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Call to tackle the social causes of "mental injury"

Unity is key to tackling social causes of "mental injury", conference hears

Hands up if you think that smoking, drinking or obesity are the highest-ranked health risks to people of working age.



Dr Joanna Wilde talks at the H&S conference 2019

Wrong! The factors that are the most highly ranked risks to health aren’t the individual health behaviours that appear on most medical lists.

While smoking, drinking or obesity are serious health risks, based on the epidemiological research, not receiving social support and not being socially integrated ranked as the highest.

The rankings were based on analysis of 148 studies, covering nearly 300,000 participants.

Joanna Wilde is a psychologist who is called into workplaces when things have gone wrong. She is also a member of the Health and Safety Executive’s workplace health expert committee.

Joanna gave a presentation to Prospect’s Path to Prevention conference for health and safety reps in early April.

“The epidemic of work-related stress is an epidemic of mental injury in the workplace,” she said.

Like mesothelioma, mental injury takes time to manifest itself. The question should be ‘What happened to you?’ not ‘What’s wrong with you?’ she said.

Joanna believes workplace practices are leading to this dire situation.

She showed the audience a list and asked them to rank the key risks to health for working age people. The results were surprising – scroll to the bottom of this article to see them.

“Who knew that solidarity was so important to human health?

“It has taken a while for the science to catch up with what we knew. There is not enough recognition of the importance of social networks/solidarity in preventing stress at work,” she pointed out.

Adversity, injustice and health

Joanna talked about the growing attention to the social determinants of health inequality.

Racism and poverty have been recognised as determinants since the 1900s. But precarious work – and the psychological and economic insecurity that comes with it – has recently been identified as an emerging determinant.

She also highlighted the health conditions related to chronic stress: cardio-vascular reactivity, sympathetic nervous system (fight or flight) and inflammation and immune dysfunction – also known as “allostatic load”.

Allostatic load is when chronic stress builds up and has it profound, long-term health impacts.

HSE Management Standards

HSE’s Management Standards established a framework to help employers tackle work-related stress and reduce the incidence and negative impact of mental ill health.

Joanna said the standards have always located the problem in the context of the workplace, not the individual.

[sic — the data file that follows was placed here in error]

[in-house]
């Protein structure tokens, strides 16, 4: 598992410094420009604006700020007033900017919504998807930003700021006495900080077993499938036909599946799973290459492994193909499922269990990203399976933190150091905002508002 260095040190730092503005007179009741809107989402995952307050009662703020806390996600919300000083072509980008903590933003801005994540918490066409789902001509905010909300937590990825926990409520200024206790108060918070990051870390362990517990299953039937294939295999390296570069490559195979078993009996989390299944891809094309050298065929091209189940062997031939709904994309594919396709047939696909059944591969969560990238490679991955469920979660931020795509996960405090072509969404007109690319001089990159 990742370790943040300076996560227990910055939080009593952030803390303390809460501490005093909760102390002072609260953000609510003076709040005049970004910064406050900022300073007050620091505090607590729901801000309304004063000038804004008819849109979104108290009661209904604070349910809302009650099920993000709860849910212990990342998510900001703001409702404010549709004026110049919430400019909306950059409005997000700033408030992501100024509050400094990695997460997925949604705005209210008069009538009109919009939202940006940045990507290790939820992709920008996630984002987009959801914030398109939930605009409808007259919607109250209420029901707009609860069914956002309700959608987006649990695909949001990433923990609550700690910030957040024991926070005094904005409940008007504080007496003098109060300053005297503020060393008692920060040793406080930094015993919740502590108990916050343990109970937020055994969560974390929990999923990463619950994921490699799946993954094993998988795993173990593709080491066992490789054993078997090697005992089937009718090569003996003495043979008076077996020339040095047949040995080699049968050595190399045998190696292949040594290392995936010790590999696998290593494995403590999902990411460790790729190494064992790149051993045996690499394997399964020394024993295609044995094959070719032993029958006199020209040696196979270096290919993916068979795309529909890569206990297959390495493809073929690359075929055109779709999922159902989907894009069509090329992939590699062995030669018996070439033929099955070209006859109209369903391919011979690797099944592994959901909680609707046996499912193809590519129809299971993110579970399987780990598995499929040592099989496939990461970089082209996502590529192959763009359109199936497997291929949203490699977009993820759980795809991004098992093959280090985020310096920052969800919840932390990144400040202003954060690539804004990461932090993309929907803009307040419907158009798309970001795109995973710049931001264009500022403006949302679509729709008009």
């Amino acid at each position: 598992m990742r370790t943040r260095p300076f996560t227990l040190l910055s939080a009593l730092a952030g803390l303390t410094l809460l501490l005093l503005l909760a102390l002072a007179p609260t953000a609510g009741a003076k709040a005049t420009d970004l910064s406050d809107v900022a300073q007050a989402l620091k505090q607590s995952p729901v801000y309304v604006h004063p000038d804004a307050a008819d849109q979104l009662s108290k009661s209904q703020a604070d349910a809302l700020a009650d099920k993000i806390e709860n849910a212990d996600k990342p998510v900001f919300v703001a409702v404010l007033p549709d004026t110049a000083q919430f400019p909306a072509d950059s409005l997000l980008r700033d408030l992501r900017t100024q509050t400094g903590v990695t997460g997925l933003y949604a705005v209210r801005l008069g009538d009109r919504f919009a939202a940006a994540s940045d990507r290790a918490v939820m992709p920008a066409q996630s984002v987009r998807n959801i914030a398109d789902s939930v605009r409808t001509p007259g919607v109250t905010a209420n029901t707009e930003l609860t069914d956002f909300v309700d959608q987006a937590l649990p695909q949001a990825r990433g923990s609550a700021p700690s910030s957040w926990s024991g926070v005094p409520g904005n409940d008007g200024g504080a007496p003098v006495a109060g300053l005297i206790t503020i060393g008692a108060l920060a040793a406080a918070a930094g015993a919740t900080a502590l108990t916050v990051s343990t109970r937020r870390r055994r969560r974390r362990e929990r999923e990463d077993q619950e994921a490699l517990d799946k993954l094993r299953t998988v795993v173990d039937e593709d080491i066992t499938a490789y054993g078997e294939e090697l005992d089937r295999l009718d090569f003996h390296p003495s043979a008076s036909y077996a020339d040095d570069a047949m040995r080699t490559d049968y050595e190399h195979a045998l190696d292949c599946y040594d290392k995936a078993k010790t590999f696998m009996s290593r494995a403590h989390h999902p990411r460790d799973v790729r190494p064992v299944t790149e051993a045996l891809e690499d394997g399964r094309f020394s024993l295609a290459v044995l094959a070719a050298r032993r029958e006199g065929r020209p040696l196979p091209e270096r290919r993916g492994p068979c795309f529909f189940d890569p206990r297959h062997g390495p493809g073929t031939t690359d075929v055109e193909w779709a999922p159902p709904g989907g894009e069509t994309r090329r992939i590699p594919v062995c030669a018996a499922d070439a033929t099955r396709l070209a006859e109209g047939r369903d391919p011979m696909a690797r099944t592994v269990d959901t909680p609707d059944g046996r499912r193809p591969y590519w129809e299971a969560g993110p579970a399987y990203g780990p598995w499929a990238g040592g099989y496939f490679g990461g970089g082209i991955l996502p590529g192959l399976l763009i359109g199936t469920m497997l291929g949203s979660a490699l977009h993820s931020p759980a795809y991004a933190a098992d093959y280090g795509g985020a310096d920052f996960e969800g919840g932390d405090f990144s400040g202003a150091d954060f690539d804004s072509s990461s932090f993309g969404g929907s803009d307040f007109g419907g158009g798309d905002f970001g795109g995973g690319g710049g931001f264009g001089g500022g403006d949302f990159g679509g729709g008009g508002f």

They cover six key areas of work:

  • demands
  • relationships
  • support
  • control
  • change
  • role.

HSE’s workplace health expert committee has highlighted evidence that two further categories may also be of importance: participation and workplace justice.

What we need to deal with adversity

Joanna outlined the mounting evidence of social factors that mitigate health damage from earlier adversity.

Resilience comes from relationships and resources – deep seated social support needs adequate resources. But she cautioned that too much leadership, engagement, competition and measurement – and too many well-being initiatives – can be counter-productive.

Social identity

Membership of groups improves health – but if a group is stigmatised, it can compromise that benefit, she said.

Equalities are a health at work issue because stigma has an impact on social identification and leads to health being compromised via two routes:

  • being excluded from a meaningful group (ostracism)
  • being treated as part of a stigmatised group (discrimination).

Pulling lots of different people together is a complex, shared task which needs resources.

Case studies

Joanna described three case studies that she had been involved with. Much of her work is confidential, so she could only share snippets. However, they do illustrate workplace practices that leads to key social deficiencies.

Case study one: A shift-based industrial setting

Joanna was called in to an organisation where:

  • the number of people experiencing stress was increasing
  • length of absences were rising and
  • repeat absences were increasing.

The root of the problem was a change in the rostering set up. Groups of people had been broken up by the new rosters. People were randomly allocated to roster by a machine rather than a person.

People felt really lonely, managers had lost any sense of what was going on and a well-connected environment had been broken.